Fortunately, the computer stopped working. Unfortunately, so did the fan. Two excuses to get outside. I secretly hoped it was the first step in a feral cat uprising. I noticed more noise outside than usual. There was a tension that was genuinely electrifying, unlike the normal deadening buzz. "Toronto is one of the many cities that has been plunged into darkness," said the announcer over the radio of the solemn-looking man's car. I guess Toronto crosses time zones somewhere, since where I stood it was 4:30 in the afternoon, and I was squinting. Squinting because of the sun.
The sun, as some may recall, is that bright thing in the sky during the day. It's roughly 1 million times larger than the Earth, around 45 million years old and accounts for most of the mass in our solar system. Its energy output is 386 billion megawatts per second. It was working. Always has been. Still is.
This didn't seem like good news to the thousands of sweating, muttering people emerging onto Bloor Street who had apparently seen no reason to go outside on previous and ostensibly normal days. The streets were packed, gas stations were clogged, people were actually hitchhiking in the Annex. The city was a delightful mixture of Caribana and Mad Max.
The lines at the gas stations were exemplary of our society's motto: if what you've been doing fails, panic, and then do it faster. While many were stranded, I'll bet many of those hoarding gas had no real need to do so - it was just a dependence response.
Fear of the sun was rampant, and it's a shame. If people all along had only made like sunflowers and turned their faces to follow our closest star, the blackout might never have happened.
Canadians per capita consume the most energy in the industrialized world. We import much of it, and the effects of that were plain to see, once you found your candles. The average Canadian household consumes 12,130 KWhs a year. This means that 54 square metres of photovoltaic cells would be able to convert sunlight and power your house. (Those without water-wasting dishwashers and brain-wasting TVs would need much less.)
The cell area needed to meet average consumption would take up less space than is currently occupied by hydroelectric plants, especially considering that it's much easier to break up a solar grid into pieces and put cells close to points of high consumption, theoretically avoiding so-called problems like last week.
I say "so-called" because even without solar power, all the important stuff worked. Bikes still moved by means of a system of cranks and wheels. Wanton photosynthesizing occurred city-wide. Silverware drew on some mysterious internal energy source that I believe is now being researched. And when the star-blanketed night settled in, condoms operated at peak efficiency.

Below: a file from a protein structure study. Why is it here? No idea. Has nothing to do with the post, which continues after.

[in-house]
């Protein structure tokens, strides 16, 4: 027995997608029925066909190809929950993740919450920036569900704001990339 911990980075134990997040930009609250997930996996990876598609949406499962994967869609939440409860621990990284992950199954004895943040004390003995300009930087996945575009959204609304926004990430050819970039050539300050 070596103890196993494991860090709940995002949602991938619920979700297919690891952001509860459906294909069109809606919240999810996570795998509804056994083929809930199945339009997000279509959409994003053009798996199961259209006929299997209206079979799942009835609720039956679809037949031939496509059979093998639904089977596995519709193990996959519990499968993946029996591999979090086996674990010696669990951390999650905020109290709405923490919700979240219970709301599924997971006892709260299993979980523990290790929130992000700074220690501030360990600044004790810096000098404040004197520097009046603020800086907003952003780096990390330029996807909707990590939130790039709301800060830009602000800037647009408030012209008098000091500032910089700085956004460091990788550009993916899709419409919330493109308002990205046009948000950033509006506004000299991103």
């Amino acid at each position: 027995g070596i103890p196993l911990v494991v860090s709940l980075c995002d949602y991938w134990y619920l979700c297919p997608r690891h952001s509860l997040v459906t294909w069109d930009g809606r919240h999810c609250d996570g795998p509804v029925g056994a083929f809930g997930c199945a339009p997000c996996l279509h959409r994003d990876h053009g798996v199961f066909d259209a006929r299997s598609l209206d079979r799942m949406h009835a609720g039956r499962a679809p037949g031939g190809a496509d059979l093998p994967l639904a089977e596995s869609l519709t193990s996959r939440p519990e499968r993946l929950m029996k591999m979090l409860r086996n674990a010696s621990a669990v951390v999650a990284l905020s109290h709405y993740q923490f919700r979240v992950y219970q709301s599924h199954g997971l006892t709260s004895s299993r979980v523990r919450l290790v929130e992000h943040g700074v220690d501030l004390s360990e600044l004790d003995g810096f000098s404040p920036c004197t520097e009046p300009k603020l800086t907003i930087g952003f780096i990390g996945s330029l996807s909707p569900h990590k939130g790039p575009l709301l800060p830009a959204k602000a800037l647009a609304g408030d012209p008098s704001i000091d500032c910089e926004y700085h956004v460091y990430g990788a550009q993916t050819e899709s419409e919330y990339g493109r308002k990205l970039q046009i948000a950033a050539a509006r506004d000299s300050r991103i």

The only immediate danger I encountered was the lack of traffic lights. Luckily, I'm used to having to weave for my life, so I was mostly just happy that motorists got to know what it was like for the rest of us.
Chances are, few of the crossing guards considered themselves anarchists. It's unlikely many of them even considered themselves crossing guards. And most people probably think of anarchists as those likely to have masterminded the blackout, not those who took care of us during it. If I call them temporary anarchists and you say they're just unexpected heroes, we're both right.
Those cracks in routine allowed for sights that were not only moving but thought-provoking. That may have, on some level, figured into the urgency with which those in charge worked to get the lights back on. Reconnecting our electrical power maintained their political power. People thoughtlessly replacing machines, rampant conversation, potlucks erupting city-wide, hippies boldly brandishing acoustic guitars. The electric fence between us and primitivism was shutting down, and no burning, pillaging or baby-eating waited on the other side.
The truth is that for most of us who've been advocating simple living, nothing changed last Thursday, except for one thing. It was a fleeting chance to move through a dream-darkened city and watch, with a strange brew of emotions, normally arrogant buildings looking awkward and vulnerable and wearing the light usually reserved for country meadows.
Some will call me naive. But the next time something like this happens, we'll see who comes knocking at whose herb garden. Of course, you're welcome - just bring some wine and a telescope, and let's hope it's a clear night.